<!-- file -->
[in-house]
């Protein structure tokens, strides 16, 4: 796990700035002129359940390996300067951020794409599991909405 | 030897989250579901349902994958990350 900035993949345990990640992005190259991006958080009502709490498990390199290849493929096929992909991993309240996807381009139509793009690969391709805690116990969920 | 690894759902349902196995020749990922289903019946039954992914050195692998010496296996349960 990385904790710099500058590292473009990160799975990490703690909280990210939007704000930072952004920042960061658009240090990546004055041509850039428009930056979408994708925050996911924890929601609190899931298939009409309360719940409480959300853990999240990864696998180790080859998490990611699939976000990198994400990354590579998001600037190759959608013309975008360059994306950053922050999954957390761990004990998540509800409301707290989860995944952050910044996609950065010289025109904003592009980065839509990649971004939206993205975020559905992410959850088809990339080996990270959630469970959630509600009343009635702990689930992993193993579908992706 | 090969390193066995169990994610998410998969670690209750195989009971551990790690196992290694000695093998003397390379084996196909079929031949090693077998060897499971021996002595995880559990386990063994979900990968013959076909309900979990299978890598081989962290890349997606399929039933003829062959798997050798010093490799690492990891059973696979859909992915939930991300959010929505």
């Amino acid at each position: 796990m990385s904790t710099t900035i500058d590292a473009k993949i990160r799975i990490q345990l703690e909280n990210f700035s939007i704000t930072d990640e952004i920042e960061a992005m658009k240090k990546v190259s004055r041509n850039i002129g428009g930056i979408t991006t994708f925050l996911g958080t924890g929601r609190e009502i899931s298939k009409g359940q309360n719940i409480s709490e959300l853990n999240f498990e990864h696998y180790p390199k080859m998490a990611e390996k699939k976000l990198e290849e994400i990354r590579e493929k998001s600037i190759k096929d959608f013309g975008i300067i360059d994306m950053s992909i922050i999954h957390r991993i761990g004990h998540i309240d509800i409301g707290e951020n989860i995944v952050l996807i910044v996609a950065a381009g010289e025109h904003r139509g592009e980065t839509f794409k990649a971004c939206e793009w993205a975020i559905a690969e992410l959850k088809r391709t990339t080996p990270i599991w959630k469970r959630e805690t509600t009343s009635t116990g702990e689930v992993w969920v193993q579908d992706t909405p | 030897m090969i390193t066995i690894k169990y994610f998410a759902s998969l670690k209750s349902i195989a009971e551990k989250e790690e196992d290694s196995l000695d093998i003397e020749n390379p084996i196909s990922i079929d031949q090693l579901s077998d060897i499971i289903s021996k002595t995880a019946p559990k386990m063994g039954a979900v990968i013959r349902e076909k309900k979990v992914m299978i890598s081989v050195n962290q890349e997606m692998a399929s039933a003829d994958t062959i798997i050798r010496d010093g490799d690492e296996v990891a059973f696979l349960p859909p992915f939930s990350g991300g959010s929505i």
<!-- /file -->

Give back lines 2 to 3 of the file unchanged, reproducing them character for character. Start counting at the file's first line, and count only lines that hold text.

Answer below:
């Protein structure tokens, strides 16, 4: 796990700035002129359940390996300067951020794409599991909405 | 030897989250579901349902994958990350 900035993949345990990640992005190259991006958080009502709490498990390199290849493929096929992909991993309240996807381009139509793009690969391709805690116990969920 | 690894759902349902196995020749990922289903019946039954992914050195692998010496296996349960 990385904790710099500058590292473009990160799975990490703690909280990210939007704000930072952004920042960061658009240090990546004055041509850039428009930056979408994708925050996911924890929601609190899931298939009409309360719940409480959300853990999240990864696998180790080859998490990611699939976000990198994400990354590579998001600037190759959608013309975008360059994306950053922050999954957390761990004990998540509800409301707290989860995944952050910044996609950065010289025109904003592009980065839509990649971004939206993205975020559905992410959850088809990339080996990270959630469970959630509600009343009635702990689930992993193993579908992706 | 090969390193066995169990994610998410998969670690209750195989009971551990790690196992290694000695093998003397390379084996196909079929031949090693077998060897499971021996002595995880559990386990063994979900990968013959076909309900979990299978890598081989962290890349997606399929039933003829062959798997050798010093490799690492990891059973696979859909992915939930991300959010929505």
């Amino acid at each position: 796990m990385s904790t710099t900035i500058d590292a473009k993949i990160r799975i990490q345990l703690e909280n990210f700035s939007i704000t930072d990640e952004i920042e960061a992005m658009k240090k990546v190259s004055r041509n850039i002129g428009g930056i979408t991006t994708f925050l996911g958080t924890g929601r609190e009502i899931s298939k009409g359940q309360n719940i409480s709490e959300l853990n999240f498990e990864h696998y180790p390199k080859m998490a990611e390996k699939k976000l990198e290849e994400i990354r590579e493929k998001s600037i190759k096929d959608f013309g975008i300067i360059d994306m950053s992909i922050i999954h957390r991993i761990g004990h998540i309240d509800i409301g707290e951020n989860i995944v952050l996807i910044v996609a950065a381009g010289e025109h904003r139509g592009e980065t839509f794409k990649a971004c939206e793009w993205a975020i559905a690969e992410l959850k088809r391709t990339t080996p990270i599991w959630k469970r959630e805690t509600t009343s009635t116990g702990e689930v992993w969920v193993q579908d992706t909405p | 030897m090969i390193t066995i690894k169990y994610f998410a759902s998969l670690k209750s349902i195989a009971e551990k989250e790690e196992d290694s196995l000695d093998i003397e020749n390379p084996i196909s990922i079929d031949q090693l579901s077998d060897i499971i289903s021996k002595t995880a019946p559990k386990m063994g039954a979900v990968i013959r349902e076909k309900k979990v992914m299978i890598s081989v050195n962290q890349e997606m692998a399929s039933a003829d994958t062959i798997i050798r010496d010093g490799d690492e296996v990891a059973f696979l349960p859909p992915f939930s990350g991300g959010s929505i």